By Dan Hyman | The New York Times
Smoking pot cost Kimberly Cue her job.
Ms. Cue, a 44-year-old chemical engineer from Silicon Valley, received an offer this year from a medical device manufacturer only to have it rescinded when the company found out that she smoked prescription marijuana to treat post-traumatic stress disorder.
“My email was set up with the company,” she said. “My business cards were printed.” But after a pre-employment drug test came back positive for marijuana, a human resources representative told her the job was no longer hers.
“I’ve lost all confidence in the process,” said Ms. Cue, who ultimately took a different job, at 20 percent less pay. “I’m so frustrated and so irritated. I should be able to be upfront and honest with my employer.”
“It’s an incredibly sad reality that far too many smart, capable people have had to face. The legal consumption of cannabis for medical reasons should be treated the same as any other medicine prescribed to a patient. Unfortunately, the protections for these patients varies greatly state by state.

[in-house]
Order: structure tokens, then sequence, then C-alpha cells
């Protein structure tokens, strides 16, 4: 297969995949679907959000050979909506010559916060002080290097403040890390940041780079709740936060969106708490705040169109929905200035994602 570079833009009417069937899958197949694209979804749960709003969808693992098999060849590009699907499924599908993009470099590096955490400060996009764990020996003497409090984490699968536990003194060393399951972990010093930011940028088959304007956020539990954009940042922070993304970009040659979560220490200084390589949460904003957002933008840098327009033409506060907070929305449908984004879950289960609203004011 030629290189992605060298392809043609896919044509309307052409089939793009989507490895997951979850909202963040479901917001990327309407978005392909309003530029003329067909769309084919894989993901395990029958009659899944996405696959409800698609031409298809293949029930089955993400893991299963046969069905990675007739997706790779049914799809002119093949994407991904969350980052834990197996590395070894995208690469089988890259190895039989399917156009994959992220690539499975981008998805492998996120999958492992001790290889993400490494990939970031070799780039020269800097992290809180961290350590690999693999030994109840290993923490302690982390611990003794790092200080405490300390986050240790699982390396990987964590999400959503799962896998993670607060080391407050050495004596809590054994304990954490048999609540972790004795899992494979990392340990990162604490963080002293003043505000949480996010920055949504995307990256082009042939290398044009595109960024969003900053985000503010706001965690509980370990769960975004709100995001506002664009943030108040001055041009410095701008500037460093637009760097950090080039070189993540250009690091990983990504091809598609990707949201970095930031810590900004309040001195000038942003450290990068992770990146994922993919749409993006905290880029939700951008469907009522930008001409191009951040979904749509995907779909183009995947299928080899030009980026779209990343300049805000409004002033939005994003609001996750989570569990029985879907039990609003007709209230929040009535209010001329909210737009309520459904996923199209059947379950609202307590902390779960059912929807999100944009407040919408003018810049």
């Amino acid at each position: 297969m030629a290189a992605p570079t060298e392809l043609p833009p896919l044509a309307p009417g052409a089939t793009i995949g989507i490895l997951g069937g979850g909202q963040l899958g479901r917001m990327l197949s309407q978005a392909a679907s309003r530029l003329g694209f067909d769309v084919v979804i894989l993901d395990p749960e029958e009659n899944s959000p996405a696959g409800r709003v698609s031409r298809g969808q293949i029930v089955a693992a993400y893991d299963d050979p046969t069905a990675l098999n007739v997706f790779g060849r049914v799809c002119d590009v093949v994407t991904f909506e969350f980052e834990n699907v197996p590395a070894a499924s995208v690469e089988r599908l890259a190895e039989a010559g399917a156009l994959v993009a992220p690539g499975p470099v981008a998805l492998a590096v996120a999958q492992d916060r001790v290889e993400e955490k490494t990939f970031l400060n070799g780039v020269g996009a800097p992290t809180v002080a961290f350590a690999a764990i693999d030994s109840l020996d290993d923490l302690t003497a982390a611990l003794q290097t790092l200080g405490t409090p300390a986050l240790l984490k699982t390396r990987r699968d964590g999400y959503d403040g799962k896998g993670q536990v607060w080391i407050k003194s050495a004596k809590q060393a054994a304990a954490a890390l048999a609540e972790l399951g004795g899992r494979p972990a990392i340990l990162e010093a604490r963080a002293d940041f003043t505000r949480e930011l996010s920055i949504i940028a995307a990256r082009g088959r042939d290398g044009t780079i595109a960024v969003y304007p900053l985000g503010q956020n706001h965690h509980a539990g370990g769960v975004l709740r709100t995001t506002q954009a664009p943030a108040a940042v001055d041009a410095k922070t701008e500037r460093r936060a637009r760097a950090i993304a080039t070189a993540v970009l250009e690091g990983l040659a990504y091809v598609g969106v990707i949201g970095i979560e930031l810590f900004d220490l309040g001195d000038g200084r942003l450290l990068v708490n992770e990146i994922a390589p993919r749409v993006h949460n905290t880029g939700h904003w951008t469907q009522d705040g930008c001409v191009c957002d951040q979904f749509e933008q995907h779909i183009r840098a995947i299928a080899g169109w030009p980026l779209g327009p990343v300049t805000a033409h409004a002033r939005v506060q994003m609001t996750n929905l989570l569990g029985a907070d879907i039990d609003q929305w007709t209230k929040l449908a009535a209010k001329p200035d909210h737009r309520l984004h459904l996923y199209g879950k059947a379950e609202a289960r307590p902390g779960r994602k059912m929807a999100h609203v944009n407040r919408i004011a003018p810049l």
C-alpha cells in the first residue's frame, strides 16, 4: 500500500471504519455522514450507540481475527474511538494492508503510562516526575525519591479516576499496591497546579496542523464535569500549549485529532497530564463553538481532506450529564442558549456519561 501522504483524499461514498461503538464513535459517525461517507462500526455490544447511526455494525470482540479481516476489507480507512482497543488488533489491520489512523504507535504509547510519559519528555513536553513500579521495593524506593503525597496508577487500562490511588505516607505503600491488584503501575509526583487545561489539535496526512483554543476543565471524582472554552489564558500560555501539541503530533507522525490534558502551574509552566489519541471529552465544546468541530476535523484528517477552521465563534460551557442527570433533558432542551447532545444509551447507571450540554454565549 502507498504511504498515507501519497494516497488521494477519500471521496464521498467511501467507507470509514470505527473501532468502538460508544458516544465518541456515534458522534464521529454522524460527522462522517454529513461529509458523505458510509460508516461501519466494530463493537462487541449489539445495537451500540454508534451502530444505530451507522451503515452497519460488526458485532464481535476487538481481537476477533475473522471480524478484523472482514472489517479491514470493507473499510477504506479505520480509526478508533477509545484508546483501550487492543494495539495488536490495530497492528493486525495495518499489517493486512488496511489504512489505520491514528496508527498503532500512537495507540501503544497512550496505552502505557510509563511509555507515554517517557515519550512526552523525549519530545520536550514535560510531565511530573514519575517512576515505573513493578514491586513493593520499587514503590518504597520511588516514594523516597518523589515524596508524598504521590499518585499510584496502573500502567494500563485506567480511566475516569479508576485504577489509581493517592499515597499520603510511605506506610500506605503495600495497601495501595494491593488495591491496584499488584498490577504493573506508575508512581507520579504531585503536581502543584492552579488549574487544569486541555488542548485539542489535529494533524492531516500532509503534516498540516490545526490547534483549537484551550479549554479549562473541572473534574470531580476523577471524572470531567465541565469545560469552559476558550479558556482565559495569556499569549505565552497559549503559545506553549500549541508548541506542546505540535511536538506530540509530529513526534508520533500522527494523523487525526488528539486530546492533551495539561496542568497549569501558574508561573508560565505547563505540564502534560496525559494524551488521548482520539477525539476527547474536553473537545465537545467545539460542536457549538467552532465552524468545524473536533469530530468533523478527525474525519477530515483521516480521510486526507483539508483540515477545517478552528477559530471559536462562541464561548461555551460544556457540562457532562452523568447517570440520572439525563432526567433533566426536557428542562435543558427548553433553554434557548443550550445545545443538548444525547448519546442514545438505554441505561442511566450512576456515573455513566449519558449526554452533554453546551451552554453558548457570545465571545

For example Arizona’s medical program expressly prohibits employment discrimination simply because someone is a medical cannabis patient, but all state programs were not created equally. Most important is to know your own state’s rules, as well as the policies of any potential or current employer.”